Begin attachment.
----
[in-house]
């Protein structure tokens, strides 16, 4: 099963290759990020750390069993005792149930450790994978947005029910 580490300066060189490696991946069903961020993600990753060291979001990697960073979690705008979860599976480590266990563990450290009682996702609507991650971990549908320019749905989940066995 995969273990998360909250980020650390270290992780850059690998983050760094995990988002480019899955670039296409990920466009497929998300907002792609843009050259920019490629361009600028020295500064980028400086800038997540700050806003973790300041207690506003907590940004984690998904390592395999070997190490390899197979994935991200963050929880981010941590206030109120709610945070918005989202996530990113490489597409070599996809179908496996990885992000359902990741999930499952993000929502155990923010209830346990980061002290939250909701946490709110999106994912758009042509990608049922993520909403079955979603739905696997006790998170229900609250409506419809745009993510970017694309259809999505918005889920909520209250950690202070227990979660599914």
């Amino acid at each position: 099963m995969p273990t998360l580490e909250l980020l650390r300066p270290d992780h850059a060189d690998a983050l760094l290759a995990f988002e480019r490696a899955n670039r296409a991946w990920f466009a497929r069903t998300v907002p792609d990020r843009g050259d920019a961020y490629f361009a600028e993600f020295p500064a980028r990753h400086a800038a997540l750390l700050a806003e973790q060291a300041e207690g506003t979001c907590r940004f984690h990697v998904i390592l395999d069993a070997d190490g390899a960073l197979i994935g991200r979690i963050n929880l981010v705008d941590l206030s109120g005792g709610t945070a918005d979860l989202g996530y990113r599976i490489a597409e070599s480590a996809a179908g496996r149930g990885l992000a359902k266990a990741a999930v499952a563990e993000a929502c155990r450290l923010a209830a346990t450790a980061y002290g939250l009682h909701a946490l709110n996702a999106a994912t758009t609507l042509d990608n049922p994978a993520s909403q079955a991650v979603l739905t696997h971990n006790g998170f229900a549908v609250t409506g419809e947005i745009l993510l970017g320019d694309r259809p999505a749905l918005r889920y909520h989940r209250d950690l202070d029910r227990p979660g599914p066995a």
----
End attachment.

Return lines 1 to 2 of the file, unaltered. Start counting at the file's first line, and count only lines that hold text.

[in-house]
């Protein structure tokens, strides 16, 4: 099963290759990020750390069993005792149930450790994978947005029910 580490300066060189490696991946069903961020993600990753060291979001990697960073979690705008979860599976480590266990563990450290009682996702609507991650971990549908320019749905989940066995 995969273990998360909250980020650390270290992780850059690998983050760094995990988002480019899955670039296409990920466009497929998300907002792609843009050259920019490629361009600028020295500064980028400086800038997540700050806003973790300041207690506003907590940004984690998904390592395999070997190490390899197979994935991200963050929880981010941590206030109120709610945070918005989202996530990113490489597409070599996809179908496996990885992000359902990741999930499952993000929502155990923010209830346990980061002290939250909701946490709110999106994912758009042509990608049922993520909403079955979603739905696997006790998170229900609250409506419809745009993510970017694309259809999505918005889920909520209250950690202070227990979660599914």